Pinocchio is a wooden puppet made by a cabinetmaker named Gepetto. This old master of his craft formed with love and care this little doll and is part of the old Italian tradition of making burattinos (puppet in Italian). Wooden marionettes are made in Northern Italy for centuries and it is a special craft of its own, involving carving, chiselling, sawing and tying.



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The Not Lived Life

Michael Endes “Neverending Story” is one of the five books I would take to the island. I already shared this passion with you right here in this column.
It is a prism of colorful narrative levels, a woven story in a story in a story. It starts at an antiquarian bookstore and it ends there. In between the covers the author so brilliantly takes us to deep truths about being human and life itself.

I have read this book several times and the core concept presented there so masterfully keeps circling back.
At the core of the saga stands the fundamental danger, presented as the Nothing that keeps eating up Fantastica and the Childlike Empress.



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Mysterious Bacteria Life

When Teruo Higa, professor for agriculture and gardening out of Japan, researched the life of bacteria, he found something astounding.

There are three types of microbes:
– some that help life and contribute to growth and health,
– some that destroy life and make it deteriorate and
– some – and this is the vast majority – that just follow the dominant trend.

And here comes the intriguing part. It only takes 15% positive microbes to build a flourishing and life affirming setting. In other words: only a small crowd is necessary to create a strong and vibrant surrounding. Good will attract more good and override the bad.


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Music In The Rain

What would you say, if someone asks:
“What impresses you the most about Europe?”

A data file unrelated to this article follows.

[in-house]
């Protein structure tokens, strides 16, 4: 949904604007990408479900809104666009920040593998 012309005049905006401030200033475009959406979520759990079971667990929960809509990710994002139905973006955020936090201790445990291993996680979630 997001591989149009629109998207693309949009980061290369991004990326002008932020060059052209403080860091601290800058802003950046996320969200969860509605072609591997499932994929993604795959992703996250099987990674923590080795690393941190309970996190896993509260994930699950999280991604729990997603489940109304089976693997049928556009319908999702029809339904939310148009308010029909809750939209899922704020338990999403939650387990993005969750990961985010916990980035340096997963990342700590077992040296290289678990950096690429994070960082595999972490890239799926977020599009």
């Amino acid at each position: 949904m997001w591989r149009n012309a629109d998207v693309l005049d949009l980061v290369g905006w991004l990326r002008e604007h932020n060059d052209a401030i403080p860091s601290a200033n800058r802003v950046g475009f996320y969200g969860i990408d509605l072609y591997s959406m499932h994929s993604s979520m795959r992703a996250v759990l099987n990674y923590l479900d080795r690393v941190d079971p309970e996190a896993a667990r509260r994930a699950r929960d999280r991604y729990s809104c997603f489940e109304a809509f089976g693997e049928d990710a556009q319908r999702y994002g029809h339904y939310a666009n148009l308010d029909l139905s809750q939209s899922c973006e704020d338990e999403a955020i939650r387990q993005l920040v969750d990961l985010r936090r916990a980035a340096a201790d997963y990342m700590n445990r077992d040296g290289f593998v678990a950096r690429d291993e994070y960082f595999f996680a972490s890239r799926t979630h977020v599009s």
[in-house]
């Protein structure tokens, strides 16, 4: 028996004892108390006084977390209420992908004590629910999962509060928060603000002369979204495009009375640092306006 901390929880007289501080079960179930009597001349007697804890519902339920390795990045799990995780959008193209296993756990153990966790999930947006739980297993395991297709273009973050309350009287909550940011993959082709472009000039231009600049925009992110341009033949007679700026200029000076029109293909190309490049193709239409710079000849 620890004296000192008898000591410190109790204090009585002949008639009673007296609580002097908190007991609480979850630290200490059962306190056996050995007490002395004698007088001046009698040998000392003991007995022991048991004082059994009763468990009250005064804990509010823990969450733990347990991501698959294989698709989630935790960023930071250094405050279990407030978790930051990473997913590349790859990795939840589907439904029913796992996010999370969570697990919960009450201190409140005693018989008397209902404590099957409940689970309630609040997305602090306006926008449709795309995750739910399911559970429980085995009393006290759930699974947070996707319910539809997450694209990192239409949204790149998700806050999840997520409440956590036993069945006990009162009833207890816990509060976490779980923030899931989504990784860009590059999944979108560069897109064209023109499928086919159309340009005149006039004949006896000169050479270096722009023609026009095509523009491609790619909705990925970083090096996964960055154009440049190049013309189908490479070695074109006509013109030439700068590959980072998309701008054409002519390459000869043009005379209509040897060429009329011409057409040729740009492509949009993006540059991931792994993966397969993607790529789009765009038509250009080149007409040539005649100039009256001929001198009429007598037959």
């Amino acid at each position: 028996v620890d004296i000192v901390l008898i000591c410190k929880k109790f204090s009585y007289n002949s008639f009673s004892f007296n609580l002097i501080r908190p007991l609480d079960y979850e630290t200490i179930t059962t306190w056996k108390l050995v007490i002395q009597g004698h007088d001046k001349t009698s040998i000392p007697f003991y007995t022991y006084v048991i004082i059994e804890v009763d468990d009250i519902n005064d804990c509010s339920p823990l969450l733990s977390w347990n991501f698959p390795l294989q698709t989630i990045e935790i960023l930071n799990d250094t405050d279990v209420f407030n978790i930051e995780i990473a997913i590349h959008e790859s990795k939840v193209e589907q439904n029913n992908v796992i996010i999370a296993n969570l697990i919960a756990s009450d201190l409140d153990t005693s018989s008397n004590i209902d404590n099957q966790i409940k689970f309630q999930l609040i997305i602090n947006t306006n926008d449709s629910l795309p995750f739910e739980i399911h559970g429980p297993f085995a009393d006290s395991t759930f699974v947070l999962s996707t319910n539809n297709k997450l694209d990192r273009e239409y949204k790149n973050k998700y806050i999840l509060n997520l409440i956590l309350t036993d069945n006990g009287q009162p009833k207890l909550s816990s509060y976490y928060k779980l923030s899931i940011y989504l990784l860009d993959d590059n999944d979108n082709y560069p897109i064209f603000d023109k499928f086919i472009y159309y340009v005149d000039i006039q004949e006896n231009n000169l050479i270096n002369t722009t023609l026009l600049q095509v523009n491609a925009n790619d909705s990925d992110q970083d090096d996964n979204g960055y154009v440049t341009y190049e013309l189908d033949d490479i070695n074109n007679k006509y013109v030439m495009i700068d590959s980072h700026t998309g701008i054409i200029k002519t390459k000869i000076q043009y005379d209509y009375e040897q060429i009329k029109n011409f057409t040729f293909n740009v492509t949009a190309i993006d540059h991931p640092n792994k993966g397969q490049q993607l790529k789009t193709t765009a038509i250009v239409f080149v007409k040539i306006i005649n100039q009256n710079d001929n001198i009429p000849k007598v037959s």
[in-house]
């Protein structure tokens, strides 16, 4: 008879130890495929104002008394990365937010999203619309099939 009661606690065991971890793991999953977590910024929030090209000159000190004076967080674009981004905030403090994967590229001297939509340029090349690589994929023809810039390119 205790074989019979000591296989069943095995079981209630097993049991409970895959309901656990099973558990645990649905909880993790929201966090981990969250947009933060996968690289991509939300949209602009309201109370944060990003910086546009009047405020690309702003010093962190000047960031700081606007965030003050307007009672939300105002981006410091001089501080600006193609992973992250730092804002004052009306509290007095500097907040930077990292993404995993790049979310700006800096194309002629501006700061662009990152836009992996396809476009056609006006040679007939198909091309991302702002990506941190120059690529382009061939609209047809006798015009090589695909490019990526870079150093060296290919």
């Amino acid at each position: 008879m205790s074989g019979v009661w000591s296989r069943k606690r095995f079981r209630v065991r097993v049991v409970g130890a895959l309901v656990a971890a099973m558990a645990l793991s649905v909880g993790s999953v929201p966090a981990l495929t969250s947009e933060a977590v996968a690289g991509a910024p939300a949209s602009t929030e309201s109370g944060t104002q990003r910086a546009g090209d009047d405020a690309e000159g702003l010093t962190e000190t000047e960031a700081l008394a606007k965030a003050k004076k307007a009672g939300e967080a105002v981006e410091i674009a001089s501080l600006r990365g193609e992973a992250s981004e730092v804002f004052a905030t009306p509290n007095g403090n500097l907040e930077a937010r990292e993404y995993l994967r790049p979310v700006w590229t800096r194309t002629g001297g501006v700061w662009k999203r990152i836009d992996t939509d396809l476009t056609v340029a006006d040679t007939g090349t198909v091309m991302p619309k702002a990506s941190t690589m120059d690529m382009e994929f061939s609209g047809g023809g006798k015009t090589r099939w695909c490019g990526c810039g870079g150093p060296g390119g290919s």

The fantastic Architecture!
The amazing History!
The great Culture!
The unprecedented Collections of Fine Art!
Savoir vivre!
The astounding unity in utmost cultural diversity!
The cradel of humanity’s most valuable treasure: Classical Music.


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Easy Stress Medicin

Do you remember those days when stress was something only super highpayed managers would have?
Do you remember the phone answering machine? At first, our grandmas had this job until we bought this very modern little black boxes.
When the first of my friends showed up at our house with a cell phone in his hand, we girls laughed at him and said teasingly: “You feel pretty important, don’t you?”

Today everyone is overwhelmed and available 24/7.
Most people I know say this is because of the kids: “They need to reach me.”
When we were little, there were no cell phones around – not even an answering machine and in many cases no grandma, too.

And still we managed to grow up.
How did that happen? A true miracle!!


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Thoughts And Dust Bunnies

What do thoughts and dust bunnies have in common?

(Dust bunnies are these little creatures behind your door that have a secret life on their own. They magically appear without anybody doing anything. A truly mystical genesis! Unfortunately they don’t disappear the same way. Only when someone takes heart and vacuums them away.)

So, what do they have in common?
You can take them personally – or not.


Dust bunnies just appear.
We can all experience this.
Everyone who lives in some sort of a rectangular shelter – not in a yurt or a tepee! – has at some point seen those guys.
(Men usually tend to see them later, I don’t know why.)


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Perspective Makes Unique

When Einstein was asked to explain his theory of relativity in simple terms he said: “An hour sitting with a pretty girl on a park bench passes like a minute, but a minute sitting on a hot stove seems like an hour.”

I love this quote, because it applies to just about every walk of life. We tend to think our perspective is the truth. But what it actually is, is just our perspective.